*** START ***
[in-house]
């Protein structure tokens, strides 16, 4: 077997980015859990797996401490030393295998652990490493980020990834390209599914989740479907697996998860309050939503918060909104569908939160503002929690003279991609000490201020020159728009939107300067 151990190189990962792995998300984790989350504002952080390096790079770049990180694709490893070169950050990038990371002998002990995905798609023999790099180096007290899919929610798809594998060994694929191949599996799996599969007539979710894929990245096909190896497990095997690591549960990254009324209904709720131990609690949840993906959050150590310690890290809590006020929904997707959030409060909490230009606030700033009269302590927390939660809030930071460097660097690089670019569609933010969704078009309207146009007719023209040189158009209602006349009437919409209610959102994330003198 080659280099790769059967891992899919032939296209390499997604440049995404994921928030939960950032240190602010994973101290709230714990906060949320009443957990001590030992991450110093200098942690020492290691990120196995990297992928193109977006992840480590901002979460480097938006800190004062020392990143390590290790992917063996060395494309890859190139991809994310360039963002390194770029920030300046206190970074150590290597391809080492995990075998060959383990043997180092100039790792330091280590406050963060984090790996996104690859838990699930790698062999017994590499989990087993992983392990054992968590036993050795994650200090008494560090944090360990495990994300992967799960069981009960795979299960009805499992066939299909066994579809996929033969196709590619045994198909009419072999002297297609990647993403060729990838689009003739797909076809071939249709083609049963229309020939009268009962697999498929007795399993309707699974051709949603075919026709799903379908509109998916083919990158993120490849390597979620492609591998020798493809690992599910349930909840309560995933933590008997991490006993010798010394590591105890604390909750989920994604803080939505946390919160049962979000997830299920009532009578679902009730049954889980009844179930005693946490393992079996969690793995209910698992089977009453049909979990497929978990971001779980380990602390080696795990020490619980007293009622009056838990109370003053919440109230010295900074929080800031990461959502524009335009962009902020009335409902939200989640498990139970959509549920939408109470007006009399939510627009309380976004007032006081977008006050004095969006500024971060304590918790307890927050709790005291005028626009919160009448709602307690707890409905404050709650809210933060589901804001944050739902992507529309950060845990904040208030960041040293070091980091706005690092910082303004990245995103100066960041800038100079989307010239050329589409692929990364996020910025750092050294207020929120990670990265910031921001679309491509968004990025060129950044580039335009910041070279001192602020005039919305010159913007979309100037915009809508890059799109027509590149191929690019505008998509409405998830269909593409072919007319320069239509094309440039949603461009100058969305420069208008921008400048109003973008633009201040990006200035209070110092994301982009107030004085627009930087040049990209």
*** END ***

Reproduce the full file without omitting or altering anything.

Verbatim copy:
[in-house]
């Protein structure tokens, strides 16, 4: 077997980015859990797996401490030393295998652990490493980020990834390209599914989740479907697996998860309050939503918060909104569908939160503002929690003279991609000490201020020159728009939107300067 151990190189990962792995998300984790989350504002952080390096790079770049990180694709490893070169950050990038990371002998002990995905798609023999790099180096007290899919929610798809594998060994694929191949599996799996599969007539979710894929990245096909190896497990095997690591549960990254009324209904709720131990609690949840993906959050150590310690890290809590006020929904997707959030409060909490230009606030700033009269302590927390939660809030930071460097660097690089670019569609933010969704078009309207146009007719023209040189158009209602006349009437919409209610959102994330003198 080659280099790769059967891992899919032939296209390499997604440049995404994921928030939960950032240190602010994973101290709230714990906060949320009443957990001590030992991450110093200098942690020492290691990120196995990297992928193109977006992840480590901002979460480097938006800190004062020392990143390590290790992917063996060395494309890859190139991809994310360039963002390194770029920030300046206190970074150590290597391809080492995990075998060959383990043997180092100039790792330091280590406050963060984090790996996104690859838990699930790698062999017994590499989990087993992983392990054992968590036993050795994650200090008494560090944090360990495990994300992967799960069981009960795979299960009805499992066939299909066994579809996929033969196709590619045994198909009419072999002297297609990647993403060729990838689009003739797909076809071939249709083609049963229309020939009268009962697999498929007795399993309707699974051709949603075919026709799903379908509109998916083919990158993120490849390597979620492609591998020798493809690992599910349930909840309560995933933590008997991490006993010798010394590591105890604390909750989920994604803080939505946390919160049962979000997830299920009532009578679902009730049954889980009844179930005693946490393992079996969690793995209910698992089977009453049909979990497929978990971001779980380990602390080696795990020490619980007293009622009056838990109370003053919440109230010295900074929080800031990461959502524009335009962009902020009335409902939200989640498990139970959509549920939408109470007006009399939510627009309380976004007032006081977008006050004095969006500024971060304590918790307890927050709790005291005028626009919160009448709602307690707890409905404050709650809210933060589901804001944050739902992507529309950060845990904040208030960041040293070091980091706005690092910082303004990245995103100066960041800038100079989307010239050329589409692929990364996020910025750092050294207020929120990670990265910031921001679309491509968004990025060129950044580039335009910041070279001192602020005039919305010159913007979309100037915009809508890059799109027509590149191929690019505008998509409405998830269909593409072919007319320069239509094309440039949603461009100058969305420069208008921008400048109003973008633009201040990006200035209070110092994301982009107030004085627009930087040049990209």